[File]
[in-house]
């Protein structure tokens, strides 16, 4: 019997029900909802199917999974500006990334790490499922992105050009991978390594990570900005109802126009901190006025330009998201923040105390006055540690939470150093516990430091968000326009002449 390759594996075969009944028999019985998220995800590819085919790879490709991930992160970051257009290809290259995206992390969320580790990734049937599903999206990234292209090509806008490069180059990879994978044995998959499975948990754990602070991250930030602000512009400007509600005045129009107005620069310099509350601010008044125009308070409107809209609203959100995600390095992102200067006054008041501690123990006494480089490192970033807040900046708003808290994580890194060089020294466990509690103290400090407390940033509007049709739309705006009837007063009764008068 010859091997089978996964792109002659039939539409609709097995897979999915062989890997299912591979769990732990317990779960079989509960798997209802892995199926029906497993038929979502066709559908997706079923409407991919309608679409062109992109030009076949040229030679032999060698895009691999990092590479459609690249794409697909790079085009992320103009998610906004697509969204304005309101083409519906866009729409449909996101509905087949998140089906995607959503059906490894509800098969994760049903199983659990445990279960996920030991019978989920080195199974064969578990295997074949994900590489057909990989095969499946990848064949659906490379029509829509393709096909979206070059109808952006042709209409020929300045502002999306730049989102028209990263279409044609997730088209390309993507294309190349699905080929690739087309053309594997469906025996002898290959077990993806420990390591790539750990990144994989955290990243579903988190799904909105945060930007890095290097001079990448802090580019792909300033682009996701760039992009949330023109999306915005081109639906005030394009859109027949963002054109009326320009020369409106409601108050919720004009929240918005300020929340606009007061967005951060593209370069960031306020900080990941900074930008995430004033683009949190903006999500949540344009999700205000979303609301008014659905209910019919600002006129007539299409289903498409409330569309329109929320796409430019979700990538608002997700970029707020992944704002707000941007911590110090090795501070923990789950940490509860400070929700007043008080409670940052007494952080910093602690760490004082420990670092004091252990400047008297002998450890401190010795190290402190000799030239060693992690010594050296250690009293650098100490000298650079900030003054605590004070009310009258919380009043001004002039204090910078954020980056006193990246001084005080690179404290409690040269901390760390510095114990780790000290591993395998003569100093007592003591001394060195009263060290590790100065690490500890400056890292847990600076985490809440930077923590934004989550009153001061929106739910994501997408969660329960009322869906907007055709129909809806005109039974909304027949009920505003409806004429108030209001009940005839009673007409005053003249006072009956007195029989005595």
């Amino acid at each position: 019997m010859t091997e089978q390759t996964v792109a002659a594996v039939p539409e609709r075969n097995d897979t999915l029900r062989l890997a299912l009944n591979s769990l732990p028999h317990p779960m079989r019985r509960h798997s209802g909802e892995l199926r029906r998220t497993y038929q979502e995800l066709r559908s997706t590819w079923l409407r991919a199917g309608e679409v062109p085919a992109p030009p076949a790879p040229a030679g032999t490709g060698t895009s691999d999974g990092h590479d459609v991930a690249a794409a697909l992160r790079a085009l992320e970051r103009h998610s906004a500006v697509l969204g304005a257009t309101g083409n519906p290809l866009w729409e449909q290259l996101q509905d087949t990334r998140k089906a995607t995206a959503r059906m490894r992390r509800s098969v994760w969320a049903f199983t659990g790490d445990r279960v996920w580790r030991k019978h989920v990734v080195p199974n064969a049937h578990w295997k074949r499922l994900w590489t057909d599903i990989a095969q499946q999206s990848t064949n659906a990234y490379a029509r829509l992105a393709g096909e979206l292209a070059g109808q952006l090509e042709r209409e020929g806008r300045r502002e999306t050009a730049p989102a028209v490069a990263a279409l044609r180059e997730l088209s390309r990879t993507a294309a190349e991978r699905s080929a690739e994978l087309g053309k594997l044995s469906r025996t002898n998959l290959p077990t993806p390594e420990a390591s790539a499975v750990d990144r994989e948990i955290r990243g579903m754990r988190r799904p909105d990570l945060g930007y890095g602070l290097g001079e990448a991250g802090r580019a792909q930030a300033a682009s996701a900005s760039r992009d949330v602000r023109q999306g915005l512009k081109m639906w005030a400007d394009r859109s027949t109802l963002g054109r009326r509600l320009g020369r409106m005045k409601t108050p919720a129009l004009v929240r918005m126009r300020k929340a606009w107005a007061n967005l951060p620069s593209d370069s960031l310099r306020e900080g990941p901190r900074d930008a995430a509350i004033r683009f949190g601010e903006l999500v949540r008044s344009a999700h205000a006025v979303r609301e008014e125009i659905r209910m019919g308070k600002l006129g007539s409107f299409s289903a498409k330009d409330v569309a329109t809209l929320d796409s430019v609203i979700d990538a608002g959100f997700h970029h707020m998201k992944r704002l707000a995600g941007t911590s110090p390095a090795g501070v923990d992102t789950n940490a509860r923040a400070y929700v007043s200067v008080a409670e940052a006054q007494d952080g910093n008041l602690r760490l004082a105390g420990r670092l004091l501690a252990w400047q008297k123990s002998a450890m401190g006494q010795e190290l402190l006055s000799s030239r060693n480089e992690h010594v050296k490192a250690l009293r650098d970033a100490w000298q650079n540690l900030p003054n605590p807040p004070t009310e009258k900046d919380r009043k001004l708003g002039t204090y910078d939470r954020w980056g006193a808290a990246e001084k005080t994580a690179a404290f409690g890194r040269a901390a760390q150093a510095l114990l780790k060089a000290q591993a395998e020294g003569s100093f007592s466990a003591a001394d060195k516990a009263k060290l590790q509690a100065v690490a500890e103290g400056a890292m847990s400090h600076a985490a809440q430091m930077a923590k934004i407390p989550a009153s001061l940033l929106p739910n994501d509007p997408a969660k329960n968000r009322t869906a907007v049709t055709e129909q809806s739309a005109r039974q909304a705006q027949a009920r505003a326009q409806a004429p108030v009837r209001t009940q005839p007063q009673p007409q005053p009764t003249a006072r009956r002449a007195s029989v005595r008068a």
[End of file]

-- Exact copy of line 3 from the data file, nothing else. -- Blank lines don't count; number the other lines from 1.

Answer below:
């Amino acid at each position: 019997m010859t091997e089978q390759t996964v792109a002659a594996v039939p539409e609709r075969n097995d897979t999915l029900r062989l890997a299912l009944n591979s769990l732990p028999h317990p779960m079989r019985r509960h798997s209802g909802e892995l199926r029906r998220t497993y038929q979502e995800l066709r559908s997706t590819w079923l409407r991919a199917g309608e679409v062109p085919a992109p030009p076949a790879p040229a030679g032999t490709g060698t895009s691999d999974g990092h590479d459609v991930a690249a794409a697909l992160r790079a085009l992320e970051r103009h998610s906004a500006v697509l969204g304005a257009t309101g083409n519906p290809l866009w729409e449909q290259l996101q509905d087949t990334r998140k089906a995607t995206a959503r059906m490894r992390r509800s098969v994760w969320a049903f199983t659990g790490d445990r279960v996920w580790r030991k019978h989920v990734v080195p199974n064969a049937h578990w295997k074949r499922l994900w590489t057909d599903i990989a095969q499946q999206s990848t064949n659906a990234y490379a029509r829509l992105a393709g096909e979206l292209a070059g109808q952006l090509e042709r209409e020929g806008r300045r502002e999306t050009a730049p989102a028209v490069a990263a279409l044609r180059e997730l088209s390309r990879t993507a294309a190349e991978r699905s080929a690739e994978l087309g053309k594997l044995s469906r025996t002898n998959l290959p077990t993806p390594e420990a390591s790539a499975v750990d990144r994989e948990i955290r990243g579903m754990r988190r799904p909105d990570l945060g930007y890095g602070l290097g001079e990448a991250g802090r580019a792909q930030a300033a682009s996701a900005s760039r992009d949330v602000r023109q999306g915005l512009k081109m639906w005030a400007d394009r859109s027949t109802l963002g054109r009326r509600l320009g020369r409106m005045k409601t108050p919720a129009l004009v929240r918005m126009r300020k929340a606009w107005a007061n967005l951060p620069s593209d370069s960031l310099r306020e900080g990941p901190r900074d930008a995430a509350i004033r683009f949190g601010e903006l999500v949540r008044s344009a999700h205000a006025v979303r609301e008014e125009i659905r209910m019919g308070k600002l006129g007539s409107f299409s289903a498409k330009d409330v569309a329109t809209l929320d796409s430019v609203i979700d990538a608002g959100f997700h970029h707020m998201k992944r704002l707000a995600g941007t911590s110090p390095a090795g501070v923990d992102t789950n940490a509860r923040a400070y929700v007043s200067v008080a409670e940052a006054q007494d952080g910093n008041l602690r760490l004082a105390g420990r670092l004091l501690a252990w400047q008297k123990s002998a450890m401190g006494q010795e190290l402190l006055s000799s030239r060693n480089e992690h010594v050296k490192a250690l009293r650098d970033a100490w000298q650079n540690l900030p003054n605590p807040p004070t009310e009258k900046d919380r009043k001004l708003g002039t204090y910078d939470r954020w980056g006193a808290a990246e001084k005080t994580a690179a404290f409690g890194r040269a901390a760390q150093a510095l114990l780790k060089a000290q591993a395998e020294g003569s100093f007592s466990a003591a001394d060195k516990a009263k060290l590790q509690a100065v690490a500890e103290g400056a890292m847990s400090h600076a985490a809440q430091m930077a923590k934004i407390p989550a009153s001061l940033l929106p739910n994501d509007p997408a969660k329960n968000r009322t869906a907007v049709t055709e129909q809806s739309a005109r039974q909304a705006q027949a009920r505003a326009q409806a004429p108030v009837r209001t009940q005839p007063q009673p007409q005053p009764t003249a006072r009956r002449a007195s029989v005595r008068a």